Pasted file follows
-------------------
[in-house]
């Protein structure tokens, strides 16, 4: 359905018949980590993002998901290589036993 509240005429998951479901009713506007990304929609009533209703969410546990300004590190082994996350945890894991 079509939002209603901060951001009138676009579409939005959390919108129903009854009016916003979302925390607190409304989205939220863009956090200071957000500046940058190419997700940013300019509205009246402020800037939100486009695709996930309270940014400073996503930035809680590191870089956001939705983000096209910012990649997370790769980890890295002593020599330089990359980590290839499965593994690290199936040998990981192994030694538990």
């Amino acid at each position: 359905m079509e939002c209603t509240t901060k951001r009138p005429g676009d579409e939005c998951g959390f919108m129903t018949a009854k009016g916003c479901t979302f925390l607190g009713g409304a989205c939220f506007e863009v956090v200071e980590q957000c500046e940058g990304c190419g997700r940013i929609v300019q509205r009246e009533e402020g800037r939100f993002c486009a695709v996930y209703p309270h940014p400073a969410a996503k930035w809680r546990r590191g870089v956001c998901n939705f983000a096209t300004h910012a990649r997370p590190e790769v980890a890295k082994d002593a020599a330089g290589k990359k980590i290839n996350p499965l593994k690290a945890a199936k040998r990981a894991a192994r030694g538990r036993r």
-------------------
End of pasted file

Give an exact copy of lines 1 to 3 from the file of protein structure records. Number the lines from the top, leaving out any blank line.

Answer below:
[in-house]
């Protein structure tokens, strides 16, 4: 359905018949980590993002998901290589036993 509240005429998951479901009713506007990304929609009533209703969410546990300004590190082994996350945890894991 079509939002209603901060951001009138676009579409939005959390919108129903009854009016916003979302925390607190409304989205939220863009956090200071957000500046940058190419997700940013300019509205009246402020800037939100486009695709996930309270940014400073996503930035809680590191870089956001939705983000096209910012990649997370790769980890890295002593020599330089990359980590290839499965593994690290199936040998990981192994030694538990």
């Amino acid at each position: 359905m079509e939002c209603t509240t901060k951001r009138p005429g676009d579409e939005c998951g959390f919108m129903t018949a009854k009016g916003c479901t979302f925390l607190g009713g409304a989205c939220f506007e863009v956090v200071e980590q957000c500046e940058g990304c190419g997700r940013i929609v300019q509205r009246e009533e402020g800037r939100f993002c486009a695709v996930y209703p309270h940014p400073a969410a996503k930035w809680r546990r590191g870089v956001c998901n939705f983000a096209t300004h910012a990649r997370p590190e790769v980890a890295k082994d002593a020599a330089g290589k990359k980590i290839n996350p499965l593994k690290a945890a199936k040998r990981a894991a192994r030694g538990r036993r």